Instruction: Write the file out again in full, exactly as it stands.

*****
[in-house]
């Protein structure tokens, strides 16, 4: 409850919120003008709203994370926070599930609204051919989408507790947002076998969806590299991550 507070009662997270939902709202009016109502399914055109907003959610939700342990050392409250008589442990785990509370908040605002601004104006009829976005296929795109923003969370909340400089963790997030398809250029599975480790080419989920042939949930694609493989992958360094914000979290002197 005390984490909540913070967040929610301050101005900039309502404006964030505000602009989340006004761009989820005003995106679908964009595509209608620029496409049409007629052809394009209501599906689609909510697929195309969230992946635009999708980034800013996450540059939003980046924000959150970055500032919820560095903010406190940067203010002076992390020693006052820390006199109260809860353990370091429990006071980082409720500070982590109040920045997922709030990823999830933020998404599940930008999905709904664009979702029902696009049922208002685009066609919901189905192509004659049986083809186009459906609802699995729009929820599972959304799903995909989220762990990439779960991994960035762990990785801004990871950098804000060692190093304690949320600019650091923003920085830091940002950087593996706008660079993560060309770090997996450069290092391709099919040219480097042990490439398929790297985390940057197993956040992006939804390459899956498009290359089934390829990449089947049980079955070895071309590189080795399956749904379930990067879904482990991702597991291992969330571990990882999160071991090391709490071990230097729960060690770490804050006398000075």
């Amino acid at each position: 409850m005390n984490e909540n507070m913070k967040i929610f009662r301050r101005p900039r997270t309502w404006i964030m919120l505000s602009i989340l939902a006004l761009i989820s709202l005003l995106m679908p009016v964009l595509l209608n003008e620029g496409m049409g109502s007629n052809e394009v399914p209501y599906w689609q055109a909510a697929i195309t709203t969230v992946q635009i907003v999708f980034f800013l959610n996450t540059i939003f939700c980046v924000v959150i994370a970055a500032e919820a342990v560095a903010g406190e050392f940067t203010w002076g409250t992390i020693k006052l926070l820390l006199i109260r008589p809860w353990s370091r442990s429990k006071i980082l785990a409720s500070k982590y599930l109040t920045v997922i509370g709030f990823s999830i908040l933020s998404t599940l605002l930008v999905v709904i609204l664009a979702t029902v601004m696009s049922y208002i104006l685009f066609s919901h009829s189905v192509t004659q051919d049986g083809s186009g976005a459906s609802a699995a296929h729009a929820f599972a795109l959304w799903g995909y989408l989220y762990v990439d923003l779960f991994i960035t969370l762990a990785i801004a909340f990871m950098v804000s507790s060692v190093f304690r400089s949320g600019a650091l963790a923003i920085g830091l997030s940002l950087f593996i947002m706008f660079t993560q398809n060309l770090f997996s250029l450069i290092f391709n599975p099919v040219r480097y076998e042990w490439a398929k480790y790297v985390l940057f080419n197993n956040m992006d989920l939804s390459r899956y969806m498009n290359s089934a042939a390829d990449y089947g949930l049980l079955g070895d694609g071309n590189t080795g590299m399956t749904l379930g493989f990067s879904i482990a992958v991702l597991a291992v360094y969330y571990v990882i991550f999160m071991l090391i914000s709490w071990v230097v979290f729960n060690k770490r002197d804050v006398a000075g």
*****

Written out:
[in-house]
């Protein structure tokens, strides 16, 4: 409850919120003008709203994370926070599930609204051919989408507790947002076998969806590299991550 507070009662997270939902709202009016109502399914055109907003959610939700342990050392409250008589442990785990509370908040605002601004104006009829976005296929795109923003969370909340400089963790997030398809250029599975480790080419989920042939949930694609493989992958360094914000979290002197 005390984490909540913070967040929610301050101005900039309502404006964030505000602009989340006004761009989820005003995106679908964009595509209608620029496409049409007629052809394009209501599906689609909510697929195309969230992946635009999708980034800013996450540059939003980046924000959150970055500032919820560095903010406190940067203010002076992390020693006052820390006199109260809860353990370091429990006071980082409720500070982590109040920045997922709030990823999830933020998404599940930008999905709904664009979702029902696009049922208002685009066609919901189905192509004659049986083809186009459906609802699995729009929820599972959304799903995909989220762990990439779960991994960035762990990785801004990871950098804000060692190093304690949320600019650091923003920085830091940002950087593996706008660079993560060309770090997996450069290092391709099919040219480097042990490439398929790297985390940057197993956040992006939804390459899956498009290359089934390829990449089947049980079955070895071309590189080795399956749904379930990067879904482990991702597991291992969330571990990882999160071991090391709490071990230097729960060690770490804050006398000075």
């Amino acid at each position: 409850m005390n984490e909540n507070m913070k967040i929610f009662r301050r101005p900039r997270t309502w404006i964030m919120l505000s602009i989340l939902a006004l761009i989820s709202l005003l995106m679908p009016v964009l595509l209608n003008e620029g496409m049409g109502s007629n052809e394009v399914p209501y599906w689609q055109a909510a697929i195309t709203t969230v992946q635009i907003v999708f980034f800013l959610n996450t540059i939003f939700c980046v924000v959150i994370a970055a500032e919820a342990v560095a903010g406190e050392f940067t203010w002076g409250t992390i020693k006052l926070l820390l006199i109260r008589p809860w353990s370091r442990s429990k006071i980082l785990a409720s500070k982590y599930l109040t920045v997922i509370g709030f990823s999830i908040l933020s998404t599940l605002l930008v999905v709904i609204l664009a979702t029902v601004m696009s049922y208002i104006l685009f066609s919901h009829s189905v192509t004659q051919d049986g083809s186009g976005a459906s609802a699995a296929h729009a929820f599972a795109l959304w799903g995909y989408l989220y762990v990439d923003l779960f991994i960035t969370l762990a990785i801004a909340f990871m950098v804000s507790s060692v190093f304690r400089s949320g600019a650091l963790a923003i920085g830091l997030s940002l950087f593996i947002m706008f660079t993560q398809n060309l770090f997996s250029l450069i290092f391709n599975p099919v040219r480097y076998e042990w490439a398929k480790y790297v985390l940057f080419n197993n956040m992006d989920l939804s390459r899956y969806m498009n290359s089934a042939a390829d990449y089947g949930l049980l079955g070895d694609g071309n590189t080795g590299m399956t749904l379930g493989f990067s879904i482990a992958v991702l597991a291992v360094y969330y571990v990882i991550f999160m071991l090391i914000s709490w071990v230097v979290f729960n060690k770490r002197d804050v006398a000075g």